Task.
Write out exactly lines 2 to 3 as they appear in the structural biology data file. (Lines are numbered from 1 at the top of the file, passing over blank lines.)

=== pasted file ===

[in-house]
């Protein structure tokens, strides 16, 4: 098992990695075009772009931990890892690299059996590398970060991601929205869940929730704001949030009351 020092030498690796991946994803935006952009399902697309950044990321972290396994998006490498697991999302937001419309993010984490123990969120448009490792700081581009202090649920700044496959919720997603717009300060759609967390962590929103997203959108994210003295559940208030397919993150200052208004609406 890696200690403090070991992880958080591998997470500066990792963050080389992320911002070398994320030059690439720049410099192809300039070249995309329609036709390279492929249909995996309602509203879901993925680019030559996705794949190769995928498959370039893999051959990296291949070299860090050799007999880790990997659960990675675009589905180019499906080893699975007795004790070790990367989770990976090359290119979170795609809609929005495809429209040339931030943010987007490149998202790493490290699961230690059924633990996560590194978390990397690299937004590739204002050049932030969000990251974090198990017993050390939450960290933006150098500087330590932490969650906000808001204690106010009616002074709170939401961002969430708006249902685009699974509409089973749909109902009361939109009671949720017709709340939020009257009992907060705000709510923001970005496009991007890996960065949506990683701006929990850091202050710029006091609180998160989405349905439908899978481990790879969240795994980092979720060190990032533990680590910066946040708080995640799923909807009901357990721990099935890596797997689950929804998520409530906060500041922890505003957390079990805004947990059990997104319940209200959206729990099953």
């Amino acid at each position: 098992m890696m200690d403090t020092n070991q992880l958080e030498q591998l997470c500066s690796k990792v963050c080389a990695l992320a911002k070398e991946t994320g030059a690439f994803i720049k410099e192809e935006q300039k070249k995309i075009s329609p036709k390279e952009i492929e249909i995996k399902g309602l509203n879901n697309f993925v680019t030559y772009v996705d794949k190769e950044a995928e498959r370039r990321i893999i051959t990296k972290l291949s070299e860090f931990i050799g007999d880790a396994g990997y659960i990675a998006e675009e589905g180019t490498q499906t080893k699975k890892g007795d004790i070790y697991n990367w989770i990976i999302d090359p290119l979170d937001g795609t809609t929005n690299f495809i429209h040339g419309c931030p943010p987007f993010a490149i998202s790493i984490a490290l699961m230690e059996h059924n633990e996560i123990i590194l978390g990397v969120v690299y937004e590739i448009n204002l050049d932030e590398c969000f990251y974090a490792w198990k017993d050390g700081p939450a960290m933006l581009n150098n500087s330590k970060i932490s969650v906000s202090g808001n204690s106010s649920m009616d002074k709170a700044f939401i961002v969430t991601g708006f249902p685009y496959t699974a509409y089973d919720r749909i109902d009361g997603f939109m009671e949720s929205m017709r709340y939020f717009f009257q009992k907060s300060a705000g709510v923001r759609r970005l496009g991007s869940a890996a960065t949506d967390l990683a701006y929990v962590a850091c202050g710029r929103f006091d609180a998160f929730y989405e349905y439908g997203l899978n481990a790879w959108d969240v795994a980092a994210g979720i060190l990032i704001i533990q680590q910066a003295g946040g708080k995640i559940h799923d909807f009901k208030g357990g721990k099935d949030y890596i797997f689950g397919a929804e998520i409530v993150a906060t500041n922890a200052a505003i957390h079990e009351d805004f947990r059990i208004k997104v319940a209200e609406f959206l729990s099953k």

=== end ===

């Protein structure tokens, strides 16, 4: 098992990695075009772009931990890892690299059996590398970060991601929205869940929730704001949030009351 020092030498690796991946994803935006952009399902697309950044990321972290396994998006490498697991999302937001419309993010984490123990969120448009490792700081581009202090649920700044496959919720997603717009300060759609967390962590929103997203959108994210003295559940208030397919993150200052208004609406 890696200690403090070991992880958080591998997470500066990792963050080389992320911002070398994320030059690439720049410099192809300039070249995309329609036709390279492929249909995996309602509203879901993925680019030559996705794949190769995928498959370039893999051959990296291949070299860090050799007999880790990997659960990675675009589905180019499906080893699975007795004790070790990367989770990976090359290119979170795609809609929005495809429209040339931030943010987007490149998202790493490290699961230690059924633990996560590194978390990397690299937004590739204002050049932030969000990251974090198990017993050390939450960290933006150098500087330590932490969650906000808001204690106010009616002074709170939401961002969430708006249902685009699974509409089973749909109902009361939109009671949720017709709340939020009257009992907060705000709510923001970005496009991007890996960065949506990683701006929990850091202050710029006091609180998160989405349905439908899978481990790879969240795994980092979720060190990032533990680590910066946040708080995640799923909807009901357990721990099935890596797997689950929804998520409530906060500041922890505003957390079990805004947990059990997104319940209200959206729990099953």
């Amino acid at each position: 098992m890696m200690d403090t020092n070991q992880l958080e030498q591998l997470c500066s690796k990792v963050c080389a990695l992320a911002k070398e991946t994320g030059a690439f994803i720049k410099e192809e935006q300039k070249k995309i075009s329609p036709k390279e952009i492929e249909i995996k399902g309602l509203n879901n697309f993925v680019t030559y772009v996705d794949k190769e950044a995928e498959r370039r990321i893999i051959t990296k972290l291949s070299e860090f931990i050799g007999d880790a396994g990997y659960i990675a998006e675009e589905g180019t490498q499906t080893k699975k890892g007795d004790i070790y697991n990367w989770i990976i999302d090359p290119l979170d937001g795609t809609t929005n690299f495809i429209h040339g419309c931030p943010p987007f993010a490149i998202s790493i984490a490290l699961m230690e059996h059924n633990e996560i123990i590194l978390g990397v969120v690299y937004e590739i448009n204002l050049d932030e590398c969000f990251y974090a490792w198990k017993d050390g700081p939450a960290m933006l581009n150098n500087s330590k970060i932490s969650v906000s202090g808001n204690s106010s649920m009616d002074k709170a700044f939401i961002v969430t991601g708006f249902p685009y496959t699974a509409y089973d919720r749909i109902d009361g997603f939109m009671e949720s929205m017709r709340y939020f717009f009257q009992k907060s300060a705000g709510v923001r759609r970005l496009g991007s869940a890996a960065t949506d967390l990683a701006y929990v962590a850091c202050g710029r929103f006091d609180a998160f929730y989405e349905y439908g997203l899978n481990a790879w959108d969240v795994a980092a994210g979720i060190l990032i704001i533990q680590q910066a003295g946040g708080k995640i559940h799923d909807f009901k208030g357990g721990k099935d949030y890596i797997f689950g397919a929804e998520i409530v993150a906060t500041n922890a200052a505003i957390h079990e009351d805004f947990r059990i208004k997104v319940a209200e609406f959206l729990s099953k």